Cambridge terms run for 8 weeks, Thursday-Wednesday, and people here often keep track of where they are in term by marking the fact that we are ‘near the end of Week 1’ etc. There is also the notoriety of the ‘Week 5 blues’ – supposedly because most people are worn out by that point in the term, but find themselves only at the half-way point.
Last term, to make the way we relate to the different weeks a little more positive, Siân and I named the weeks by different fruits of the spirit. This term, the weeks are named after ‘the armour of God’, which can be found in Ephesians 6. This is the final week.
Rachel – a way not to lose sight of the sweet, fierce pleasure of knowing Jesus
This week has been difficult for me because week ‘sword of the spirit, which is the word of God’, has fallen on a week where I’ve found reading the Bible hard. Which makes this reflection a sort of ‘reset’ in re-examining why it is that I place so much importance on reading the Bible.
Reading scripture is not something that is owed. Nor is the Word of God a sort of encyclopedia, in which case it may either be concluded that it has little to say about some crucial issues of modern life or passages will be used in accordance with our own purposes.
Instead, the scripture points us to the person and work of Jesus, through whom alone we fully understand the nature of God. (See this article: How Engaging with Muslims Teaches Us More About the Importance of Jesus).
I know the Word of God to be truly refreshing and life-giving. I know the difference between a day where I have engaged in the scripture, and one where I haven’t. I believe it has the power to transform lives.
Reading scripture is not a requirement. But it is an immense privilege.
I have been through a roller coaster of legalism, and cynicism, and apathy in the way I understand scripture’s place in my life.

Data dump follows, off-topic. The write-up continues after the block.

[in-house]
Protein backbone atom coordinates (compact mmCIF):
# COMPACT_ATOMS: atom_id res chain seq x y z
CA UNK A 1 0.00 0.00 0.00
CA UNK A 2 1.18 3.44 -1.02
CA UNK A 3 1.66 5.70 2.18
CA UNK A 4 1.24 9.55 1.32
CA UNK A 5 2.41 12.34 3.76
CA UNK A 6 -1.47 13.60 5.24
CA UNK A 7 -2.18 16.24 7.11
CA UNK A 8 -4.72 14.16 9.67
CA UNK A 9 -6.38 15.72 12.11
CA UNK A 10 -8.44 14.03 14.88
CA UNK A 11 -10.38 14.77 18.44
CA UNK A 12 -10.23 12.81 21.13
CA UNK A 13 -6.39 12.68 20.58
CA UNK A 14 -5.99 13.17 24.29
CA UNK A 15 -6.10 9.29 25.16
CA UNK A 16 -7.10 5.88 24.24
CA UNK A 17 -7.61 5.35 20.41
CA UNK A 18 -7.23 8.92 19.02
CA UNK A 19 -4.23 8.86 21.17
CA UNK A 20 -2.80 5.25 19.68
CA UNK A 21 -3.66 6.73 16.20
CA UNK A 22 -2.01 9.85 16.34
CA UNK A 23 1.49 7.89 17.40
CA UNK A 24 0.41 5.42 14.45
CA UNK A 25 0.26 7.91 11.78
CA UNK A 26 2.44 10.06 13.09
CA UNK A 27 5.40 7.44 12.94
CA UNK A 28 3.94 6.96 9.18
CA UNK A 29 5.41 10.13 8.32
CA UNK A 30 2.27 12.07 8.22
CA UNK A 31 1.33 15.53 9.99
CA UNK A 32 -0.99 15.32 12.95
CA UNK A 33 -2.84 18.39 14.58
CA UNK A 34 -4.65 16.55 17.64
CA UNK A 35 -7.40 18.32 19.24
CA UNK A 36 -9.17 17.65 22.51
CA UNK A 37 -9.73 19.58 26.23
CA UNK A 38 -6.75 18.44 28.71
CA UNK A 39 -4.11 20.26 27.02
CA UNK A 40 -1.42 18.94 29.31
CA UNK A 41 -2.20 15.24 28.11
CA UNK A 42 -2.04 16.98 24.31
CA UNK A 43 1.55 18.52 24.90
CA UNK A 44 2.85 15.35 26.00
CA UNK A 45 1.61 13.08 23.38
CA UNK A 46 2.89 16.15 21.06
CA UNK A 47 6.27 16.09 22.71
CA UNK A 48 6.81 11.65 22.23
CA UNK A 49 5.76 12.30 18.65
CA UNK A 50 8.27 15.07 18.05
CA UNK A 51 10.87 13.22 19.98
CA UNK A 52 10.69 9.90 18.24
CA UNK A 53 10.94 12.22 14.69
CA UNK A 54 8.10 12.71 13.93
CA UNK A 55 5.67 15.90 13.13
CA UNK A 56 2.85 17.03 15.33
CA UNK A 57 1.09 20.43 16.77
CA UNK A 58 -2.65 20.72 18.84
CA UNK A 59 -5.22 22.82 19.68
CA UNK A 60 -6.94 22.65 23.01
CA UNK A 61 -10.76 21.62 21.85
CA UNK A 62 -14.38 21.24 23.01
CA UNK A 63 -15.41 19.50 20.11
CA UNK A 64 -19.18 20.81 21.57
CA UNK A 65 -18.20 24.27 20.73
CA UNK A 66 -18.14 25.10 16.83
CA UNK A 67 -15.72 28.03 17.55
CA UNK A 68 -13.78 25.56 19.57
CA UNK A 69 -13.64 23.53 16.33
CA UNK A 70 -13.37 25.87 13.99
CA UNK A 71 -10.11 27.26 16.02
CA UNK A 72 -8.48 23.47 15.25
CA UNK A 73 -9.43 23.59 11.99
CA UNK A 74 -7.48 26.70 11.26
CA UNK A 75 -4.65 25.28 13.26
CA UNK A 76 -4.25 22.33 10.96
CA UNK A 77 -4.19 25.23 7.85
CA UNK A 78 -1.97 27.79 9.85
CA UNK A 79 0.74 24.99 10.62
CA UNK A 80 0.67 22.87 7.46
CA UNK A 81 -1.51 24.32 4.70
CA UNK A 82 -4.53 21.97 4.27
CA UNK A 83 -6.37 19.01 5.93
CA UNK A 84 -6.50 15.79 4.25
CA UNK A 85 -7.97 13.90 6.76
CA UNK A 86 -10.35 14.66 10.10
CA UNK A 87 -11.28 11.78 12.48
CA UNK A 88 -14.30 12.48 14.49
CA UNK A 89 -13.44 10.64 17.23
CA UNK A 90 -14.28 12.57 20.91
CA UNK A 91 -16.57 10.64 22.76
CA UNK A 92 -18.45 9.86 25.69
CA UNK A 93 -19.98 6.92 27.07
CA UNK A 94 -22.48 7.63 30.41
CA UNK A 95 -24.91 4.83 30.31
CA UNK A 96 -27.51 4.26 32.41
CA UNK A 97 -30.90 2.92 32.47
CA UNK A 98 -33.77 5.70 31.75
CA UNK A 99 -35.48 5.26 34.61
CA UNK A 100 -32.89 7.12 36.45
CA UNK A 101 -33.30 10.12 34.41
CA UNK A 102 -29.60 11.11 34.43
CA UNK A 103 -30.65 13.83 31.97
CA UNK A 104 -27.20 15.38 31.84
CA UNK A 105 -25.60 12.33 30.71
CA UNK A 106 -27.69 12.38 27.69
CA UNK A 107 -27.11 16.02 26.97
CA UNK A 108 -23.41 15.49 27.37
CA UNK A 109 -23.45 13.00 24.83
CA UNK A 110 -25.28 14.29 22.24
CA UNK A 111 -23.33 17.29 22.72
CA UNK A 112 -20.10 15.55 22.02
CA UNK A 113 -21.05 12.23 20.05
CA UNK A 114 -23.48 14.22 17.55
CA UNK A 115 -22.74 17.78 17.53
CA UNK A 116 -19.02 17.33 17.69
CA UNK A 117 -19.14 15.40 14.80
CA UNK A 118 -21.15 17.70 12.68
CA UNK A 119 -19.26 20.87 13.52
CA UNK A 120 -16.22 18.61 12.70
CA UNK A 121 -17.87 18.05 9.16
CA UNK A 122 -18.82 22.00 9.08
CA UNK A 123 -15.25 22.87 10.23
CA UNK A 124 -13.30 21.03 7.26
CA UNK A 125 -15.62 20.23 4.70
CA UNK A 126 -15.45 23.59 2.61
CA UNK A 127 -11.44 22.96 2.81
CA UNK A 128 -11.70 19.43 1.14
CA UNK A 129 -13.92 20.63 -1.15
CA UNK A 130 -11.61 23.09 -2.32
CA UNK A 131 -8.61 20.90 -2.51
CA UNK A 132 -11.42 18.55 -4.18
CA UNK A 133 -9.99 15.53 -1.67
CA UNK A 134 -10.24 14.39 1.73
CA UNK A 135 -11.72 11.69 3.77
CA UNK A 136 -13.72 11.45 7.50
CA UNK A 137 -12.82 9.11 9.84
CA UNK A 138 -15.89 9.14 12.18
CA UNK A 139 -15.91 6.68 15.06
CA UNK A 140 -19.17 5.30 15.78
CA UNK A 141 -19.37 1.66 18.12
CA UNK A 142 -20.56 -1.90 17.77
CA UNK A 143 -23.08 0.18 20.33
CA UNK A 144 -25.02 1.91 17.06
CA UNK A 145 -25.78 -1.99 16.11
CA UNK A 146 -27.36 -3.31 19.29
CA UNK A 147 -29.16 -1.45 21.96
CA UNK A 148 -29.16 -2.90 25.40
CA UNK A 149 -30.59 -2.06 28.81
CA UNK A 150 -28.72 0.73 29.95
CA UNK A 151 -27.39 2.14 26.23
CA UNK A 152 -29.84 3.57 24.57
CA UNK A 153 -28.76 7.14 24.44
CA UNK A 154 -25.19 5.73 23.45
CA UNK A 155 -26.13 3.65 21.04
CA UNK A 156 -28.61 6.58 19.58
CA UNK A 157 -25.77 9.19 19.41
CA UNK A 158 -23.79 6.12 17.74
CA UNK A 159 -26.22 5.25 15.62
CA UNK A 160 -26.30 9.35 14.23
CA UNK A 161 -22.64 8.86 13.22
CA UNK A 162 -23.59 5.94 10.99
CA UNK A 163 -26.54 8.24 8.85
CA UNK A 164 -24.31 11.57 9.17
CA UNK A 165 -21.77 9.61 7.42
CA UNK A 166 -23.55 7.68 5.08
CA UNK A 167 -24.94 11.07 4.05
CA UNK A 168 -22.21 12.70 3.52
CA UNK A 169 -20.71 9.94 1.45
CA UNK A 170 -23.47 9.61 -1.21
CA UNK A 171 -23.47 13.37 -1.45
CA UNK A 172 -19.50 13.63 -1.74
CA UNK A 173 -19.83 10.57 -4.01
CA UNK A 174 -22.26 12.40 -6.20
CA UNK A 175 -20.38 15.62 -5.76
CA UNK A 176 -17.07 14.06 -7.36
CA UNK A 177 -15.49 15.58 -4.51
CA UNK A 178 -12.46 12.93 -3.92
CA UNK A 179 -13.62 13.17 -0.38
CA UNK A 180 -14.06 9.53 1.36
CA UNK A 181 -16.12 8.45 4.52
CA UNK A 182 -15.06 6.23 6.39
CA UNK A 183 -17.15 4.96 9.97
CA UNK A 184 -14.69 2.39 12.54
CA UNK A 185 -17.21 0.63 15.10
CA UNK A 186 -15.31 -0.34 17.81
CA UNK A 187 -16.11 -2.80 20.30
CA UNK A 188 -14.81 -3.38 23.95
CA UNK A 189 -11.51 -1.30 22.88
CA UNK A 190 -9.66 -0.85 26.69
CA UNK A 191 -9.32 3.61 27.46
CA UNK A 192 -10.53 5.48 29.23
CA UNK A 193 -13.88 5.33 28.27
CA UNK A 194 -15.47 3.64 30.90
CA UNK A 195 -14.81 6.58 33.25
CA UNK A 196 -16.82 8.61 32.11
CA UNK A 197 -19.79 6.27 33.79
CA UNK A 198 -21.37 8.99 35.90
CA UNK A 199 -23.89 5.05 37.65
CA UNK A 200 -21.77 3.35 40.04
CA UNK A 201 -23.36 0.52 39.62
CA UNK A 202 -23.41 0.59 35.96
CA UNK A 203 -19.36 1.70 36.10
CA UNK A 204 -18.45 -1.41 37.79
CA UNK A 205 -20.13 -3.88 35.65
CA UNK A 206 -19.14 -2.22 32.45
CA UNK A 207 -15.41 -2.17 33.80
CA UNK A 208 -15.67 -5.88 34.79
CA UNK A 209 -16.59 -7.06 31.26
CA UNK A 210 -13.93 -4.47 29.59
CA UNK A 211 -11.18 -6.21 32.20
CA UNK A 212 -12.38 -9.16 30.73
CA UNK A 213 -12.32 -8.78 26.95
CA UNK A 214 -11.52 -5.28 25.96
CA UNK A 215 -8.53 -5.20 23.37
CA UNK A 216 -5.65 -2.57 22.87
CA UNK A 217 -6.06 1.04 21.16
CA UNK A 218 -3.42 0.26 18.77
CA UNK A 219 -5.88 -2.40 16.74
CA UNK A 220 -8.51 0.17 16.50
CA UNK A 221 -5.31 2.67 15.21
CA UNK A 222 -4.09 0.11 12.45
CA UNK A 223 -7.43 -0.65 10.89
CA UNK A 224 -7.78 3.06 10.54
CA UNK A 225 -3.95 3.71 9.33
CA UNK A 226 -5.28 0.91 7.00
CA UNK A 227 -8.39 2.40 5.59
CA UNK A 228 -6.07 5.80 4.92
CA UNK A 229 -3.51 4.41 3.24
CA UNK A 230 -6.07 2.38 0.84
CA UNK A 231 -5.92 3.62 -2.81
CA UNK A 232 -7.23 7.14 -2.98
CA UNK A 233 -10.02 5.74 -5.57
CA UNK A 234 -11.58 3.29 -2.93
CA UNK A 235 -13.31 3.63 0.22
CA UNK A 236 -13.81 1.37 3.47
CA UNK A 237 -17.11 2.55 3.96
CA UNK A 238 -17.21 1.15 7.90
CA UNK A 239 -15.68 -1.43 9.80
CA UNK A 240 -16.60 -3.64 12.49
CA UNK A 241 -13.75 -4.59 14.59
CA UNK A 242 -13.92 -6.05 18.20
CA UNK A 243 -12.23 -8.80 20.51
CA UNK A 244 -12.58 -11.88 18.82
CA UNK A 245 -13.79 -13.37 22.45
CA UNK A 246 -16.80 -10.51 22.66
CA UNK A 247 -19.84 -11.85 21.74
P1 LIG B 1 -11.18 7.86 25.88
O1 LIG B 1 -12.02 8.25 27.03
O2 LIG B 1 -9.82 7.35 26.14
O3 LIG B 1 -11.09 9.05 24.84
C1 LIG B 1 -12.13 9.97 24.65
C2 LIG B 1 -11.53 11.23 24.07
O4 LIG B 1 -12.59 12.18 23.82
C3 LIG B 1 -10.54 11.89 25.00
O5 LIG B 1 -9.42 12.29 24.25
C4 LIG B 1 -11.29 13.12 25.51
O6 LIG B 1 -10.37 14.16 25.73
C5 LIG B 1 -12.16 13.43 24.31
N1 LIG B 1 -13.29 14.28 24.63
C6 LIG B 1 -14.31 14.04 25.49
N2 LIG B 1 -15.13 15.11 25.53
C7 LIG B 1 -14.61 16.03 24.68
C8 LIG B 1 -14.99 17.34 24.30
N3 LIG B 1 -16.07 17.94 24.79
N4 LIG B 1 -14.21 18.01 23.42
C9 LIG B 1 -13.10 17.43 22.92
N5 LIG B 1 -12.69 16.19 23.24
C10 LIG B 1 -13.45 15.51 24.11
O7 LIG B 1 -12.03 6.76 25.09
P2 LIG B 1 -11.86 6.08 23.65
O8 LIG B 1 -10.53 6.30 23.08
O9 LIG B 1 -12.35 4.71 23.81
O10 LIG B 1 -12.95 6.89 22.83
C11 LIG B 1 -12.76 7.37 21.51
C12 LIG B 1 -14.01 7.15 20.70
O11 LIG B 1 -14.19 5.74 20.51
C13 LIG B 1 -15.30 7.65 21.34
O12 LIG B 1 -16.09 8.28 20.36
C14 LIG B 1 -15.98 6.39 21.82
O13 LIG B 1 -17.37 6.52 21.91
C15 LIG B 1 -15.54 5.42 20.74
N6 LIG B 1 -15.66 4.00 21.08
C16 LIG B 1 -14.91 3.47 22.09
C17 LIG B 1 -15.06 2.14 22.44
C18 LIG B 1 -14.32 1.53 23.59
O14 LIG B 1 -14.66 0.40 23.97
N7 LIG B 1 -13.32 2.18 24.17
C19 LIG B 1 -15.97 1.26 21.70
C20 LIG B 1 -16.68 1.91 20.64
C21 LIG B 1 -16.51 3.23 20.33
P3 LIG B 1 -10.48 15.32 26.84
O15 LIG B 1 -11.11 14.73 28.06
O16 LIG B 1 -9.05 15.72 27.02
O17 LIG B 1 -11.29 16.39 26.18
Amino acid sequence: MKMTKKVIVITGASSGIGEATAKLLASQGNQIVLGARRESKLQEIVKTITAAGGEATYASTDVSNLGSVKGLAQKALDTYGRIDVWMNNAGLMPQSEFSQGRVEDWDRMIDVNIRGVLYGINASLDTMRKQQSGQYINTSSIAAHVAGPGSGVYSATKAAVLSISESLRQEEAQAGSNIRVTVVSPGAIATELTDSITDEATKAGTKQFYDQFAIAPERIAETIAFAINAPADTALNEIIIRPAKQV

But scripture isn’t meant to hold that place. Scripture continually communicates our need for grace and its being offered to us. We are asked to acknowledge who and where we are, and we are offered a view into the ever-expanding, vastly fulfilling relation between you and God. We are offered substance and strength in our frailty and futility.
Scripture helps us not to lose sight of the sweet, fierce pleasure of knowing Jesus.
Having had this time to reflect, I’ve decided to re-read Ecclesiastes, my favourite book of the Bible. It’s an account of Solomon’s life – a man who has the most wisdom, the most money, and the most pleasure, and yet he still concludes that all is a ‘chasing after the wind’. I love the balance of Ecclesiastes. It acknowledges the beauty and goodness of life, but also the frustration, ‘The eye never has enough of seeing, nor the ear its fill of hearing.’ There is a yearning for significance which only returns with despair, for, ‘No one remembers the former generations, and even those yet to come will not be remembered by those who follow them.’
It may be cynical, but it’s a cynicism I know. It may be nostalgic, but it’s a nostalgia I am familiar with. I love that Ecclesiastes confronts pessimism and wandering and yearning and weariness head on, and then counters these things with the hope we have where we do not place expectations on things that are temporal. There is groundedness, significance, wonder, and fulfilment. And it is all in Jesus.
I pick up the sword of the Spirit, which is the word of God.
Reflect – some questions to ask
- What attitude do you have towards scripture? Do you have experiences of cynicism, or apathy?
- Read the article: have you thought about scripture as being in this relation to Jesus before?
14 Stand firm then, with the belt of truth buckled around your waist, with the breastplate of righteousness in place, 15 and with your feet fitted with the readiness that comes from the gospel of peace. 16 In addition to all this, take up the shield of faith, with which you can extinguish all the flaming arrows of the evil one. 17 Take the helmet of salvation and the sword of the Spirit, which is the word of God.